Most notably, Steve Nash agreed to a sign-and-trade deal to become part of the L.A. Lakers. Nash, a two-time league MVP with the Suns, apparently has put his rivalry with the Showtime bunch on hold in his pursuit of winning a title.

Nash's addition to the Lakers improved their chances at another title — friend of the show RJ Bell and his site say the Lakers are an 8-to-1 pick to win it all with Nash. (They were 12-to-1 without him.) As for the Nash signing, we're a little underwhelmed to be truthful. Dude is undersized, which means he can't check OKC's Russell Westbrook. He's not quick enough to stop Tony Parker or Rajon Rondo. Nash is best offensively with the ball in his hands and running the pick-and-roll, which is great for Pau Gasol, but weren't the Lakers going to trade Gasol. Plus, the Lakers have this guy named Bryant — Jellybean's boy — who likes to have the ball in his hands every now and again, too. So it goes.

The basketball-side of the Nash deal, aside. There is trouble afoot in the NBA, no? The movement of stars to form mini-constellations at a select few NBA viewing sites makes the current NBA so top-heavy Dolly Parton is stunned.

Seriously, who beyond the super-talented Heat, Thunder, Bulls, Lakers and Spurs would you say has a realistic chance to win the whole thing?

Along those lines, the two teams with the most upward mobility from the ranks of the dregs are the New Orleans Sterns, who have assembled a baby-big-three in Anthony Davis, Eric Gordon and Austin Rivers, and the soon-to-be Brooklyn Nets, who have a superstar point guard in Deron Williams, an all-star shooting guard in Joe Johnson and are still trying to land Dwight Howard.

Still, if you're the GM of the Milwaukee Bucks, what's your marketing pitch? "Hey come see your Bucks play some really great teams." Or, "Hey, these Bucks have way nicer uniforms than Sikma and those guys." No thanks.

College endowments

The costs of college have sky-rocketed. This is not news. But answer us this, which SEC school is the richest?

No not the richest athletic program, although this is a family-oriented, Interweb-based, sports column, after all. Which SEC school has the biggest endowment?

It may surprise you.

According to the National Association of College and University Business Owners, 75 colleges have more than $1 billion — yes, billion with a 'B' — in the bank. This list is not new, it's just the first time we've seen it, so we thought we'd share. Here are the richest.

1) Harvard — $31.7 billion

2) Yale — $19.4 billion

3) Texas — $17.14 billion

4) Princeton — $17.11 billion

5) Stanford — $16.5 billion

No other school has an endowment of more than $10 billion. As for the wealthiest SEC school, well, if you had Texas A&M, give your self a high-five. The Aggies have about $500,000 shy of $7 billion, which ranks 10th nationally.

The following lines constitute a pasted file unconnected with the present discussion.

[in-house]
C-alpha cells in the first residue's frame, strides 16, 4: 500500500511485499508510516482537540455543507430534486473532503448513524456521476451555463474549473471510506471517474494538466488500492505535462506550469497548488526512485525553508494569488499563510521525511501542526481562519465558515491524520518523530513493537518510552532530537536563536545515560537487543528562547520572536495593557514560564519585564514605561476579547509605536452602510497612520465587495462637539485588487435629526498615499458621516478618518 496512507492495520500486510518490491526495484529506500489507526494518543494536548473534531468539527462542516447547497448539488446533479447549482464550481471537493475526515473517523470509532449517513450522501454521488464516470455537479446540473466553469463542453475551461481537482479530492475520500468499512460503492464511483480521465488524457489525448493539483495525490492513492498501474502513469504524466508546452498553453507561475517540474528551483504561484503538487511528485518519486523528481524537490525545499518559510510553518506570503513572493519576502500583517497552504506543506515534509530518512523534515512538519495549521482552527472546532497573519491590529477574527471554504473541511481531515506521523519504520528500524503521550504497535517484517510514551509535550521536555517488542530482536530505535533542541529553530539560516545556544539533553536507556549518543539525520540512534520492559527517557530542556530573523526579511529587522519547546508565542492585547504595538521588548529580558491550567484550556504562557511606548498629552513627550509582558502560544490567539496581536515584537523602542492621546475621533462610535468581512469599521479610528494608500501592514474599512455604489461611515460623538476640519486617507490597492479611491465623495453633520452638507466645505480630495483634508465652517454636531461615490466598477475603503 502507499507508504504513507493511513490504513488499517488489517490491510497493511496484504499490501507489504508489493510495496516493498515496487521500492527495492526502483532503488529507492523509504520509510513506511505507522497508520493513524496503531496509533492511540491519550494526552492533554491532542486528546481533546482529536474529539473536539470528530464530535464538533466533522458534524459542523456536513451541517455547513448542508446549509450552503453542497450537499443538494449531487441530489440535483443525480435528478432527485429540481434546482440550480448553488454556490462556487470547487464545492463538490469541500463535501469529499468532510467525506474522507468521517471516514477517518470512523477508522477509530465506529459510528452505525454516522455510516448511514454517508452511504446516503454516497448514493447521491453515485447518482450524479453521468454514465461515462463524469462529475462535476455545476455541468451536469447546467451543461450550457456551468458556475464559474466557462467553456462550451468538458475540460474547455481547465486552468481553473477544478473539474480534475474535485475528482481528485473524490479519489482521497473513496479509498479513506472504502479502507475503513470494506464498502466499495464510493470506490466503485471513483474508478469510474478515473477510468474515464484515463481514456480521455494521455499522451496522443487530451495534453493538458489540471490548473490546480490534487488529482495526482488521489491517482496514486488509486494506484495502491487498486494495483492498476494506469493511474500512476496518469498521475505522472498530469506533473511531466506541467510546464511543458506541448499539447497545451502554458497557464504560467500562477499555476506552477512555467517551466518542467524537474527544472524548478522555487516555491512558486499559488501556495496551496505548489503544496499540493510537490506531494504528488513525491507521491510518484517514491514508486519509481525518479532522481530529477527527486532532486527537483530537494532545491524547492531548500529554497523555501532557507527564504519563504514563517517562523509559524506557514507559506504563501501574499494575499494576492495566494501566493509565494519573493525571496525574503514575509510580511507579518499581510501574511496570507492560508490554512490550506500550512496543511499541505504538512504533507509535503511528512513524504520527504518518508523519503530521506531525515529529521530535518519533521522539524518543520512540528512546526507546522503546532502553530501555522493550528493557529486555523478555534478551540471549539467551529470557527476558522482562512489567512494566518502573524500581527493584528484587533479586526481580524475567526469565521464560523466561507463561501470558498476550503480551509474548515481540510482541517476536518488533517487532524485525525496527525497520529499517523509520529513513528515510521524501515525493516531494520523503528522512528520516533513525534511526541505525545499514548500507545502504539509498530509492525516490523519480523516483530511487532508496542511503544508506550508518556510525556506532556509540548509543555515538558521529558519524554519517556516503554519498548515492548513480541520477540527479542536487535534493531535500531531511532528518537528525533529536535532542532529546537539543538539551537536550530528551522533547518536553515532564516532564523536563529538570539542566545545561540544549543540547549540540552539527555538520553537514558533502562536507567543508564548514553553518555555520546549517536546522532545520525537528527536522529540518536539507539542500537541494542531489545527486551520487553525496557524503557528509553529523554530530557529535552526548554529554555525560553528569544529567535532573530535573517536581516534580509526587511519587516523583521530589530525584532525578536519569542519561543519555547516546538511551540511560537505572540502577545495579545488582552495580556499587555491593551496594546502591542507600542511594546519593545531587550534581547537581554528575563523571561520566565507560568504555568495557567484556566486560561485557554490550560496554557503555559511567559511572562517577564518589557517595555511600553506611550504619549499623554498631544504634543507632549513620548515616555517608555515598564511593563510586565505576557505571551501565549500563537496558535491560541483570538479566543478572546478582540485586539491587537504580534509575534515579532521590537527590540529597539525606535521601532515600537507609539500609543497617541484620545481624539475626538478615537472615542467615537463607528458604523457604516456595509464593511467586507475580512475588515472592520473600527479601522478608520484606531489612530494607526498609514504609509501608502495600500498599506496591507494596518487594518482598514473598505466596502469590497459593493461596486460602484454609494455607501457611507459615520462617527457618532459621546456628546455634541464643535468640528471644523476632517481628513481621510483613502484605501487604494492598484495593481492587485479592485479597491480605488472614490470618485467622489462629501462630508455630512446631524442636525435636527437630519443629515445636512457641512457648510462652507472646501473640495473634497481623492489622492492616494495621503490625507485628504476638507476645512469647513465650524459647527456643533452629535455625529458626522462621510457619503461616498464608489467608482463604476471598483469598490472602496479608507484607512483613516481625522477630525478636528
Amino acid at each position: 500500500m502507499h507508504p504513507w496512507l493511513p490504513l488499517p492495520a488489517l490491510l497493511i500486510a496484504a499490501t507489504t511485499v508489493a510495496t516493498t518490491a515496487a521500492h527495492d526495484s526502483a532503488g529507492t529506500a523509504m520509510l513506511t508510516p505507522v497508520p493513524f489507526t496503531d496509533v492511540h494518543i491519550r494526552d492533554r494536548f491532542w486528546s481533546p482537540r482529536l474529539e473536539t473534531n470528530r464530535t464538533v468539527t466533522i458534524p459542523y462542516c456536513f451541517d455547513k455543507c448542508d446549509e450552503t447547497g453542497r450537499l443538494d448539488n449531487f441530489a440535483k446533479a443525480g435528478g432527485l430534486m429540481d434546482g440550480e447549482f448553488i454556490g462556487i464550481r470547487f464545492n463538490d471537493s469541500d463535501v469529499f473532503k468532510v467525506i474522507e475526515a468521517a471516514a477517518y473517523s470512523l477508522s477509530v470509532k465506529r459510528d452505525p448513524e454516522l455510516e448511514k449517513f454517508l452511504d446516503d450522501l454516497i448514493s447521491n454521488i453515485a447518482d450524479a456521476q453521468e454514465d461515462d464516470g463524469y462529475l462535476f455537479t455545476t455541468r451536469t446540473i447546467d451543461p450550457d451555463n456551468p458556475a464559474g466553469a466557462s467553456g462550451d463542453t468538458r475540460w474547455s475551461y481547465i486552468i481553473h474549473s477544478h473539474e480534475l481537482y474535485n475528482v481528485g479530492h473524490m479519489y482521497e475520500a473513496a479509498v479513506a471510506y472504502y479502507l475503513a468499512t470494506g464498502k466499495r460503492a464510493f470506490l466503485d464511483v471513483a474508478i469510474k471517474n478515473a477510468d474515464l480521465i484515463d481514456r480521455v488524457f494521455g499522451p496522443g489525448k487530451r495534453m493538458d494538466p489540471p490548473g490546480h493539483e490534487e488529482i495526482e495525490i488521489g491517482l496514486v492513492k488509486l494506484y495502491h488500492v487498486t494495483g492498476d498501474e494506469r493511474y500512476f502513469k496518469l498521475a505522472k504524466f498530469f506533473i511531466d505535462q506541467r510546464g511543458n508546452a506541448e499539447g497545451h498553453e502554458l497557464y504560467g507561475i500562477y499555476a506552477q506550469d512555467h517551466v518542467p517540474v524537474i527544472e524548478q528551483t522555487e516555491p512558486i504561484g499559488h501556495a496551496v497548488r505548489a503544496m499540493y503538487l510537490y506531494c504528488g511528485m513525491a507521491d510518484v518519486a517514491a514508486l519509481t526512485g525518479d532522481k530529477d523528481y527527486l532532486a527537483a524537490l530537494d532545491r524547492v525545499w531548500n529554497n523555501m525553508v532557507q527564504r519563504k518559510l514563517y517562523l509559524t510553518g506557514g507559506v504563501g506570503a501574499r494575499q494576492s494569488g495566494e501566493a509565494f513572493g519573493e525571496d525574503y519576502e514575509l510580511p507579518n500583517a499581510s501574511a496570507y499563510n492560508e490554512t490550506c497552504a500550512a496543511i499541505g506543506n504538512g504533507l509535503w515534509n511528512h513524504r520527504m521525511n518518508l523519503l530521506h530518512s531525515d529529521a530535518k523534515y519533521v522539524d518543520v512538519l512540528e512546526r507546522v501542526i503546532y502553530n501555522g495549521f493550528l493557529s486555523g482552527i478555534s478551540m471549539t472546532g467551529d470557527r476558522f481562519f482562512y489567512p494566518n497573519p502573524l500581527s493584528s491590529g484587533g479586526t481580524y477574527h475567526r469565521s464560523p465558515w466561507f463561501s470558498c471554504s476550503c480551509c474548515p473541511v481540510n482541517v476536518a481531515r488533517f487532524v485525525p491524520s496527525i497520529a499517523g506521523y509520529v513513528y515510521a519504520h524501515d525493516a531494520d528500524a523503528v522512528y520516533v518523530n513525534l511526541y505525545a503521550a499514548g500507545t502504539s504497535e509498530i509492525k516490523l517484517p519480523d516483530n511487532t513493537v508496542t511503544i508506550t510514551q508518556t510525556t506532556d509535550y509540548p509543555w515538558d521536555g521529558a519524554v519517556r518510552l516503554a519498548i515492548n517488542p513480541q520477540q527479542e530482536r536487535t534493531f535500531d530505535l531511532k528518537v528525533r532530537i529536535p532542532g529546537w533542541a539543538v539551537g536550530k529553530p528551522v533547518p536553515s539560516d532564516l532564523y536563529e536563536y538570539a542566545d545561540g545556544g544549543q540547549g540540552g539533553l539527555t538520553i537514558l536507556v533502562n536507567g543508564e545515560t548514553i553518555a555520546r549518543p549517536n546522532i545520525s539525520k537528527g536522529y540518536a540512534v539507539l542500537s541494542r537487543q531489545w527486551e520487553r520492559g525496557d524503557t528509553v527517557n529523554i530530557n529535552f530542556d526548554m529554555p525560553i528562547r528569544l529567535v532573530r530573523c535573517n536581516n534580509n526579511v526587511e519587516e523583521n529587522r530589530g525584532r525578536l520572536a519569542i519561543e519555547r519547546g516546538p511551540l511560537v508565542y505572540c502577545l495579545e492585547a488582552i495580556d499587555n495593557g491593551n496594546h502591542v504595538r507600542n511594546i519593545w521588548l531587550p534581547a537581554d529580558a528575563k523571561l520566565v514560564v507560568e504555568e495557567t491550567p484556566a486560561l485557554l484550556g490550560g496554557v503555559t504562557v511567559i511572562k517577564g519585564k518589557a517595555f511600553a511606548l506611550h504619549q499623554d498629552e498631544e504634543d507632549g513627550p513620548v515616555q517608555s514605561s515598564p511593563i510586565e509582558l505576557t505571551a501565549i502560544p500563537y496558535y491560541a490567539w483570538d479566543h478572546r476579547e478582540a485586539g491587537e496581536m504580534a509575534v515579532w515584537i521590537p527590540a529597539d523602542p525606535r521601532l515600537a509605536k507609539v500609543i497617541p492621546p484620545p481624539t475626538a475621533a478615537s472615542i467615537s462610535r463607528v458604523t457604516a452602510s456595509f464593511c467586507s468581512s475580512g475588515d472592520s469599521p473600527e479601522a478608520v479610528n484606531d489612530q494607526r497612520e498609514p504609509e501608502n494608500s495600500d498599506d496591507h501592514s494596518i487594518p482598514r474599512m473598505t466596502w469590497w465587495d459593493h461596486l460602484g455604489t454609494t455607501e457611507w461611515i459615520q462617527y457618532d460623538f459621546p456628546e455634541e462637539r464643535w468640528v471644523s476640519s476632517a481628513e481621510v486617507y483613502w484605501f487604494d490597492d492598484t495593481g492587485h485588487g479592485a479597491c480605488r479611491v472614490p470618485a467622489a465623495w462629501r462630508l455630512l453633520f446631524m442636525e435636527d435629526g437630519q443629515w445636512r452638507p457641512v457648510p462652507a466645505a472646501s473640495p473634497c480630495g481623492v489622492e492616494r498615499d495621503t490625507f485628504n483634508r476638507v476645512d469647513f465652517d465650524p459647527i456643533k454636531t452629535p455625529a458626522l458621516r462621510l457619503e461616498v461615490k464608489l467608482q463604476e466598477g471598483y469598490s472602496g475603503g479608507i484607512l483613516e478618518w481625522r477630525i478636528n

This and that

— The Preds lost Ryan Suter. Sad day, and right when we started to know some of their names, too.

— In doing our research this morning (shut it Spy) we saw that on the top-10 of trending topics at was "Mermaids don't exist" at No. 8. Really, doctor? Somewhere, there should be some unicorns screaming at their PR people and saying, "How are mermaids getting all this buzz? Call someone NOW!"

— Crazy story that interim Arkansas coach John T. Smith is facing bankruptcy after some land deals that went bad. Wow, tough offseason for Johnny Razorbacks Fans everywhere. First you have to can a morally bankrupt coach only to land an actually bankrupt coach.

— Tiger sprints into the weekend riding a wave of positive momentum after winning at Congressional last week. Here's saying he plays well again this weekend. (He has the potential, you know?)

— We're planning on being on with Chris Goforth today around 2 p.m. on 1370 AM here in town. Swing by if you have the chance.

Today's question

Steve Nash was a two-time MVP and is a very good basketball player. But when all is said and done, is he a Hall of Famer? (Probably since he won the two MVPs and all.)

But if you had your picks of all the point guards in the last 25 years — from today to 1987, Nash barely cracks the top 10. Magic, Stockton, Kidd, Gary Payton are four quick picks. Then the wave of guys — Rondo, Parker, Chris Paul, Deron Williams, Derrick Rose, Russell Westbrook — from today with unworldy athletic skills.

Plus, Nash loses some points in our eyes for being a system quarterback. He was good — but worlds from being an MVP — in Dallas before catching lightning in a bottle for a four-to-five year run operating Mike D'Antoni's run-and-gun style.